Previously cases backed by Shelter – and first reported by BBC News – have established that “No DSS” landlords and agents are guilty of indirect discrimination, but the cases were settled before any court heard them in full.

In February 2018, single mother Rosie Keogh won compensation for sex discrimination from a lettings agency that refused to consider her as a tenant because she was on state benefit, but the case was settled out of court.

The ruling was welcomed by the housing charity Shelter as a “nail in the coffin” of the No DSS rule – an archaic reference to the former Department for Social Security – used by some landlords to describe the vetting of a class of tenants they regard as unsuitable.

Rose Arnall, the Shelter solicitor who fought the case, said: “It finally clarifies that discriminating against people in need of housing benefits is not just morally wrong, it is against the law.”


Although the ruling, made in a virtual hearing on 1 July, does not set a legal precedent, Shelter said it sent a warning to landlords and letting agents that they should end the practice. Five similar cases brought by the charity in recent years were settled out of court in Shelter’s favour.

This is a welcome decision.  But but apart from not creating a new law, or right to housing, it will not end accommodation problems for people on Benefit, the fact that benefits do not always cover rents, or housing problems in general.

Such as this:

Foodbanks and homelessness charities fear ‘huge storm’ of demand this autumn

FOODBANKS and charities working with the homeless are fearful of a “huge storm” of demand this autumn, as the effect of redundancies are felt and hunger mounts.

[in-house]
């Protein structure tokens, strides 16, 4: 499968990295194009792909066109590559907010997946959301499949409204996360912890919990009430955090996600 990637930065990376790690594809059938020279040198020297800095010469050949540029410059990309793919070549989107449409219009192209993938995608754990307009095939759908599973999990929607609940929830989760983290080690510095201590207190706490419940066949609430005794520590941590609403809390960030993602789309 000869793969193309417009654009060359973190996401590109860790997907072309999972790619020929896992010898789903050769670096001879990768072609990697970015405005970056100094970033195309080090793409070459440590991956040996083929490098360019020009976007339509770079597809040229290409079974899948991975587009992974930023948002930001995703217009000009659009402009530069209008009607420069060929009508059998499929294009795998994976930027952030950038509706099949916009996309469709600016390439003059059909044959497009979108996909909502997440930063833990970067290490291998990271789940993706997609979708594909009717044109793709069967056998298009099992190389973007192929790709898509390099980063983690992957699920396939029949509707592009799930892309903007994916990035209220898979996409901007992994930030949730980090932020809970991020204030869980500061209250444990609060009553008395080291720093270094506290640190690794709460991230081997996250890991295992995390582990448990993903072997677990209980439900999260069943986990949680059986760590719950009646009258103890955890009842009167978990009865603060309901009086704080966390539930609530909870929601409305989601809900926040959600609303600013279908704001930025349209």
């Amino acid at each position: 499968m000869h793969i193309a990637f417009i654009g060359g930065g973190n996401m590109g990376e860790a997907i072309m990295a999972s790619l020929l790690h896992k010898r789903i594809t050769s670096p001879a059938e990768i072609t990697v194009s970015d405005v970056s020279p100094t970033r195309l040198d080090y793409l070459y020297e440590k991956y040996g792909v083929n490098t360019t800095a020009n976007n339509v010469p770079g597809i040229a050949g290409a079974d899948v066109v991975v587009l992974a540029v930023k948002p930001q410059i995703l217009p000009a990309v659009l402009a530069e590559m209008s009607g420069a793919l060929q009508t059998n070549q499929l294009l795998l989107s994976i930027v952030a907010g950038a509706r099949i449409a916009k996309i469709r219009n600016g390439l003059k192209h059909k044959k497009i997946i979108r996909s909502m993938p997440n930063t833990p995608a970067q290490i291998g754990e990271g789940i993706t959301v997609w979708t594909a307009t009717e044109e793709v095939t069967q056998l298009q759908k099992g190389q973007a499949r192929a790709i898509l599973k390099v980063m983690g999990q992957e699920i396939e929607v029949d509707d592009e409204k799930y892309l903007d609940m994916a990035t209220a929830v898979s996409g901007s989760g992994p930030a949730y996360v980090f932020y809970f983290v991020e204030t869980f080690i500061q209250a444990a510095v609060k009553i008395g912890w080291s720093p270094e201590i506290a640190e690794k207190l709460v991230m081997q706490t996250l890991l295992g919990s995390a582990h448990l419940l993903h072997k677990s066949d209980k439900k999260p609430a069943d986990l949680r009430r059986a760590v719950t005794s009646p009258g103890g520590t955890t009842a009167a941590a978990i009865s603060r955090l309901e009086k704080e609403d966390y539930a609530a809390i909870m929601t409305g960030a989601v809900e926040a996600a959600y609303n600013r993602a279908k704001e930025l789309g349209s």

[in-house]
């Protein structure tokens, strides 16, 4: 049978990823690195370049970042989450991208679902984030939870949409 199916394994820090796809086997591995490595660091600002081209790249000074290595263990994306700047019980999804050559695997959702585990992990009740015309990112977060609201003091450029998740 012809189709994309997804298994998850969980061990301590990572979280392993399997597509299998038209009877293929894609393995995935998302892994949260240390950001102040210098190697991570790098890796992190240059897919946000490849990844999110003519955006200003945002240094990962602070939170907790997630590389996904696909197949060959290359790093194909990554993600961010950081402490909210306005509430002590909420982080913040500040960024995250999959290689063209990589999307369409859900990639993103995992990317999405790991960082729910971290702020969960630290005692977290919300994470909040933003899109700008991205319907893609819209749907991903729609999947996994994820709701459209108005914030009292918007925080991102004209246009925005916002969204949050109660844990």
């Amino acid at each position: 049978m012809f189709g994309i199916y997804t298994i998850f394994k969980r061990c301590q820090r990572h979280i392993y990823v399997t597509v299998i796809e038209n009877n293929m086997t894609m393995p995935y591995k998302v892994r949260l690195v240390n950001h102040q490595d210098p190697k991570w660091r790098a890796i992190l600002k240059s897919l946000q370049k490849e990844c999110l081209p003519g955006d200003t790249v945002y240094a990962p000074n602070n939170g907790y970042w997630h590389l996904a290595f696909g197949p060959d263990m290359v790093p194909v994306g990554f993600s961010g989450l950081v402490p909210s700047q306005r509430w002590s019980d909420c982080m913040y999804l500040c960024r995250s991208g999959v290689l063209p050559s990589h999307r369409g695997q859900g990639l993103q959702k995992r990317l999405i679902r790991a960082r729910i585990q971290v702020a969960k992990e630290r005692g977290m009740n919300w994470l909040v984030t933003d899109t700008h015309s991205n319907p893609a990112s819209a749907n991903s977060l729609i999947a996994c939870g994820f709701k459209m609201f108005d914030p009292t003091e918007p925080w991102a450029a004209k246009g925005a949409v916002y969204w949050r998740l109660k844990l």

Already, volunteers are looking ahead with “fear and trepidation at what is coming down the road at us”, one foodbank manager reported.

Charities fear that, as government support tails off in the autumn, the demands on charities will increase to unsustainable levels, and that a new wave of homelessness will be unleashed. Those most at risk of destitution are those already vulnerable, including migrants who are have no access to government support.

(Just as a note, I am about to reach retirement – this will mean this Blog will not continue in its present form).

Written by Andrew Coates

July 14, 2020 at 8:08 am

Government Tries to Solve Housing Benefit (Local Housing Allowance) Universal Credit Disaster.

Looks Complicated and is…

The latest in a long run of stories about Universal Credit:

Edinburgh families forced to wait five weeks to receive Universal Credit

FAMILIES face being left without cash over Christmas when Universal Credit starts being rolled out in Edinburgh on Wednesday.

Claimants will be forced to wait five weeks before they receive the new benefit, meaning first payments will not be made until January.